Scripta Materialia | Year: 2013

A pressure-induced directional crystallization process is described to convert equiaxially-grained cubic Y2O3 into columnar-grained monoclinic Y2O3. The conversion to the columnar-grained structure initiates at the sample surface, propagates into the sample interior and eventually encompasses the entire sample volume. Optimal processing conditions are about 3.0 GPa at 1000 C. It is proposed that the phase transformation from cubic Y2O3 to the higher density monoclinic Y2O3 provides the driving force for columnar grain growth. © 2013 Published by Elsevier Ltd. on behalf of Acta Materialia Inc.


Deutsch S.,Rutgers University | Al-Sharab J.F.,Rutgers University | Kear B.H.,Rutgers University | Tse S.D.,Rutgers University | And 2 more authors.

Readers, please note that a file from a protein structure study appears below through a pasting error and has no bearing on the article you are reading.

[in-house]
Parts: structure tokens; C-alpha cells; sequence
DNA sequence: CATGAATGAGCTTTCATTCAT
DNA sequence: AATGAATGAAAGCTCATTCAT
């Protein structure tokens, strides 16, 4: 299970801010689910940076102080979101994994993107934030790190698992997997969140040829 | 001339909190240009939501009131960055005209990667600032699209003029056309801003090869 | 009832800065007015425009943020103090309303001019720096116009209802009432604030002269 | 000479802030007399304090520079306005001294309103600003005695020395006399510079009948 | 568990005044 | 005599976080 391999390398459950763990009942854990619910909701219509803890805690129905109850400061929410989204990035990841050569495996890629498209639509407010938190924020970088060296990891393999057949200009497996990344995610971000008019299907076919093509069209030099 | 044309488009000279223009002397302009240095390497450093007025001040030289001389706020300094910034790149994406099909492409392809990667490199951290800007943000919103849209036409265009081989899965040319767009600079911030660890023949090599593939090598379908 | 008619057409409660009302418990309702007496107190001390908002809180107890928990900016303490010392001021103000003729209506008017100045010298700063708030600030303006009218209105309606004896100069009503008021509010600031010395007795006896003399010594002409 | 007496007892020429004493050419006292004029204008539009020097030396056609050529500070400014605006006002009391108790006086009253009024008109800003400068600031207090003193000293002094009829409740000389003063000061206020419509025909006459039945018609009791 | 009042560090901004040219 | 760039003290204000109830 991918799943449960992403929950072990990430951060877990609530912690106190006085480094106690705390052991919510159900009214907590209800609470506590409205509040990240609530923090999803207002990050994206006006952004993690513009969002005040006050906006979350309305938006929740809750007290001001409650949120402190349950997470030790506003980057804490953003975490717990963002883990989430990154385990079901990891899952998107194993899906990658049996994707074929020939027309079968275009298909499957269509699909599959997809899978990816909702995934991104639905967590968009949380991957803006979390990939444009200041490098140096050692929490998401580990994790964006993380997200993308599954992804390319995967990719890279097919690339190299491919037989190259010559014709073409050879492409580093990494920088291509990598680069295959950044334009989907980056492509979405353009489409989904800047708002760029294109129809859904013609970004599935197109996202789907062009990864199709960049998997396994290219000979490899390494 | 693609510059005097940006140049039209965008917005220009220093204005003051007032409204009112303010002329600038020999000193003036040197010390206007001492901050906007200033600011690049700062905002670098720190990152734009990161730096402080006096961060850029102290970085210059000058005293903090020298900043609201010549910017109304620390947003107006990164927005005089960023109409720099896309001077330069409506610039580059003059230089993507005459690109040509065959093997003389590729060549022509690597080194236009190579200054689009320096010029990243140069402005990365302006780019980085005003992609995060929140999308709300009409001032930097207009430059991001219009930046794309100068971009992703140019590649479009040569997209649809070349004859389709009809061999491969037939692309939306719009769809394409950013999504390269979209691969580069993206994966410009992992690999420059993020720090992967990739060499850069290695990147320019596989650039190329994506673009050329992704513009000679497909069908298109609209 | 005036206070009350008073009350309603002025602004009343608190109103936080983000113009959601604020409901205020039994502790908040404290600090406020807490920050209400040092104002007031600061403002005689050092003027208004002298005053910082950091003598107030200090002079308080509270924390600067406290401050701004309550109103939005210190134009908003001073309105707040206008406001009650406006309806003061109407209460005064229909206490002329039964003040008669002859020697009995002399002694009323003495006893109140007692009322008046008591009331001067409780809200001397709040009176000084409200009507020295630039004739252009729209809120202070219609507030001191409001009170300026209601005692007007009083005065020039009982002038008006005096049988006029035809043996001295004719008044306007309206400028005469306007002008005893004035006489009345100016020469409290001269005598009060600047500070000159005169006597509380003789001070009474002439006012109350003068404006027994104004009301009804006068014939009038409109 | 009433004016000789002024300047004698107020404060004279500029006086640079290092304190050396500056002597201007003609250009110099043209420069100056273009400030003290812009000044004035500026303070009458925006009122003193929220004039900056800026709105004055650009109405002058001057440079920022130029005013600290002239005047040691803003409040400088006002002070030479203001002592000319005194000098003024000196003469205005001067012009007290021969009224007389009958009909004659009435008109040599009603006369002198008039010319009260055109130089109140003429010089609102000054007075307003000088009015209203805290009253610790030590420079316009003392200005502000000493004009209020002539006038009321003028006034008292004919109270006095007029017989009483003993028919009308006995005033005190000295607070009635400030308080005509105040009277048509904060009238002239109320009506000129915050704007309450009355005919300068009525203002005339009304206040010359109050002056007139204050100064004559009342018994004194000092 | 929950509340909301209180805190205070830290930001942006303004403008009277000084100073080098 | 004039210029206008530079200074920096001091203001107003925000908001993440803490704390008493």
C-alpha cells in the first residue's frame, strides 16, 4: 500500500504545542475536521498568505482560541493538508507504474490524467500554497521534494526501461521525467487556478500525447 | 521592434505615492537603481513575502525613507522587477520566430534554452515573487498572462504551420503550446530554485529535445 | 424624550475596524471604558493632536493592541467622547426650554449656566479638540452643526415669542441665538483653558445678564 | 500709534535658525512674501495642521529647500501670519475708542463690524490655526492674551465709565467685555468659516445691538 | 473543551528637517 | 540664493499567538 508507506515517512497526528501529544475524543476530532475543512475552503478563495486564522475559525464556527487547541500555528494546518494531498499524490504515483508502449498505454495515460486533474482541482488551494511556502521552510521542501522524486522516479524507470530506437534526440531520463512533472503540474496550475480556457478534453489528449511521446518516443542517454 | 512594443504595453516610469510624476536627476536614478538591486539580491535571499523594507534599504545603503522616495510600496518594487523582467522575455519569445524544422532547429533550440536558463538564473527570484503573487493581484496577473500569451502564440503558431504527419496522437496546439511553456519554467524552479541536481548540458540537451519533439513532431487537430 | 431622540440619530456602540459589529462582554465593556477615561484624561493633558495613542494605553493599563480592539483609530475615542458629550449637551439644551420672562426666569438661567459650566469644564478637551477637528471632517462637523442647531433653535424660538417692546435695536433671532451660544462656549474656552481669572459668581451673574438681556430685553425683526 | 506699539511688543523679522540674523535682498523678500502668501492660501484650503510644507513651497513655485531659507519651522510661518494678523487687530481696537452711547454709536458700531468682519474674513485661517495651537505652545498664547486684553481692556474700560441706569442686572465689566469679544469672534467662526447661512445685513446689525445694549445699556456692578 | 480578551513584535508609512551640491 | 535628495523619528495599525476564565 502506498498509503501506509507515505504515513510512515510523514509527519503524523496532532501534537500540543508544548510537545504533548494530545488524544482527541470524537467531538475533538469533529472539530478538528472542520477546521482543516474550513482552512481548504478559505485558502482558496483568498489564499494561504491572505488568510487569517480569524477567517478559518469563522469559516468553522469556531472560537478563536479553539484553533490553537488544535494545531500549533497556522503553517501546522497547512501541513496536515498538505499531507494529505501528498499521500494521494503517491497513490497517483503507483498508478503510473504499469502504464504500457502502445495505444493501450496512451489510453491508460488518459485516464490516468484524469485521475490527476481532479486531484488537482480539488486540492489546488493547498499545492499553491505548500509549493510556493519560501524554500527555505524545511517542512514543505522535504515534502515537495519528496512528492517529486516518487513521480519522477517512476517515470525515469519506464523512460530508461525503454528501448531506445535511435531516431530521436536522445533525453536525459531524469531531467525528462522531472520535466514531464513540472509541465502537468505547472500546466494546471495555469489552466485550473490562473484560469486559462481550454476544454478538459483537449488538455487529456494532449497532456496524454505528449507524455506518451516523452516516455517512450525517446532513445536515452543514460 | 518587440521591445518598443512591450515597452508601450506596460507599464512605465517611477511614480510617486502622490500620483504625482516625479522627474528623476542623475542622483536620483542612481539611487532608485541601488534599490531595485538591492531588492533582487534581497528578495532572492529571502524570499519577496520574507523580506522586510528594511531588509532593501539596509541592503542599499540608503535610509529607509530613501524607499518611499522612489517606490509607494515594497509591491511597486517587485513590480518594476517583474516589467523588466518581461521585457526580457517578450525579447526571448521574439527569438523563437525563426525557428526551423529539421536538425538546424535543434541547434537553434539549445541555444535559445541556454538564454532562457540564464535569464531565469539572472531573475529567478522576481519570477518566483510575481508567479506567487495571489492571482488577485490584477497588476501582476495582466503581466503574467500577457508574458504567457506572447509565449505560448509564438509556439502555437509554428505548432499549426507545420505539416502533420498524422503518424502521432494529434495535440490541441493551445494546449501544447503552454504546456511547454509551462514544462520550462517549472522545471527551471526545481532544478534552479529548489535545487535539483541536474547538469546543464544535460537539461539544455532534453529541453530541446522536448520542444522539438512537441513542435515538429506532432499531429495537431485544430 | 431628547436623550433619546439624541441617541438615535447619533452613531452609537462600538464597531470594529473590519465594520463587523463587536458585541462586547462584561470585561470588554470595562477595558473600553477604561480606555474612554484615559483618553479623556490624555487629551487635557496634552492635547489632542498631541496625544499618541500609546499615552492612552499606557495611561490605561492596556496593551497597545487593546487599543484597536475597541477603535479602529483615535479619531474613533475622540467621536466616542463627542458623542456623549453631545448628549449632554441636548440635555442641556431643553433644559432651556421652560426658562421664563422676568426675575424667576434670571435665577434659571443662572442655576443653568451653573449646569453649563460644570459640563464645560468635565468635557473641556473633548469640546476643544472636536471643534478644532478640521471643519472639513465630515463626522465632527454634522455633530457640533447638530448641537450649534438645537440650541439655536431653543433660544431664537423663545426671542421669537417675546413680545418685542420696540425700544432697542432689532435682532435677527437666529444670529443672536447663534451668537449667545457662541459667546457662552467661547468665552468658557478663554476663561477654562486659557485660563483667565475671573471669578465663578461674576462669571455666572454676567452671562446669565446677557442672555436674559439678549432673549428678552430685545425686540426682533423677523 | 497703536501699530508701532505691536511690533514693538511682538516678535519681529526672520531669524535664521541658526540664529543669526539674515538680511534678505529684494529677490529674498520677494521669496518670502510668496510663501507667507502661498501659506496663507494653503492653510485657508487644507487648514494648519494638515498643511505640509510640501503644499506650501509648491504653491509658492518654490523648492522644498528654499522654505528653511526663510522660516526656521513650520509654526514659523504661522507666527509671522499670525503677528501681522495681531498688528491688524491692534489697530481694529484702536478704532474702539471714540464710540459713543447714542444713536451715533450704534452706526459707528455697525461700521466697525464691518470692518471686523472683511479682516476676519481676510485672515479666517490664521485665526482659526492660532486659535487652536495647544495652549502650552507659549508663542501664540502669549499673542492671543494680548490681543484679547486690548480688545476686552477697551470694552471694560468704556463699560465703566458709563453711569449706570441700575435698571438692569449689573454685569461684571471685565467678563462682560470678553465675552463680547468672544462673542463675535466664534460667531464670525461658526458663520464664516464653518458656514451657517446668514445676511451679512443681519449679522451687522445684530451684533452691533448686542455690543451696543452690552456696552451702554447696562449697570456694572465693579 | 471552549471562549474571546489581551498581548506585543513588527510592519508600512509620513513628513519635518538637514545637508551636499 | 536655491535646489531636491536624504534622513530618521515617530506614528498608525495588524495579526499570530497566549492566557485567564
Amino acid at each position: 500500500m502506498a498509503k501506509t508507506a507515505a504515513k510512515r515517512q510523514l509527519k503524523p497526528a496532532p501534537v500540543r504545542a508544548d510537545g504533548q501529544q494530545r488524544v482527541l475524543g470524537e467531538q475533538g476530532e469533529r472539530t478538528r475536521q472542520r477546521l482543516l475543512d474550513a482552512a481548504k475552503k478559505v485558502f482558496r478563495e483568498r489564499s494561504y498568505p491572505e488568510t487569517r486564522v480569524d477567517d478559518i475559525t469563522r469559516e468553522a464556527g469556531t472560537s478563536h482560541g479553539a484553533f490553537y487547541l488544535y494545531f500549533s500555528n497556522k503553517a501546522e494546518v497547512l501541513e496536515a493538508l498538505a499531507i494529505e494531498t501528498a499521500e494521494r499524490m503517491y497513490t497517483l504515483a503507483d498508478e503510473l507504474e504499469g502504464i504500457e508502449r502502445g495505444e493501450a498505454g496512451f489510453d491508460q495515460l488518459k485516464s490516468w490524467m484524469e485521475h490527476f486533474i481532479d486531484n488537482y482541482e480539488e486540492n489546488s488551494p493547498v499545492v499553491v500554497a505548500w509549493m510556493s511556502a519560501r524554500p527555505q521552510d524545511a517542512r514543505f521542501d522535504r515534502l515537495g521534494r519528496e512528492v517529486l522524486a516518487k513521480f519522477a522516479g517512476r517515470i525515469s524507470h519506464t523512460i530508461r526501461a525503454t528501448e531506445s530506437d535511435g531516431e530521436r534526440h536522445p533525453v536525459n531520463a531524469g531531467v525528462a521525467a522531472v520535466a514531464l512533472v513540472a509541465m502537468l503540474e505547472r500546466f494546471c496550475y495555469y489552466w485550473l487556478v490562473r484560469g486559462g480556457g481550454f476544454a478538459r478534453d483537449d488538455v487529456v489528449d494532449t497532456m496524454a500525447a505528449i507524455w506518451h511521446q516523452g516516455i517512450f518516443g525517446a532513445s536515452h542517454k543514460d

Materials Science and Engineering A | Year: 2014

Interactions between polycrystalline yttria (Y2O3) and graphitic carbon during high-pressure high-temperature processing can take two main forms: (i) major carbon ingress into fractured grain boundaries of Y2O3 by an infiltration mechanism, and (ii) minor carbon ingress into intact grain boundaries of Y2O3 by a diffusion mechanism. In the latter case, when grain coarsening occurs, excess carbon particles form at grain boundaries, since there is little or no solubility of carbon in the Y2O3 grains themselves, irrespective of crystal structure. Segregation of carbon to grain boundaries can reduce grain-boundary strength. For example, high-purity fine-grained Y2O3, which is originally characterized by transgranular fracture, displays intergranular fracture after carbon ingress into it. © 2014 Elsevier B.V.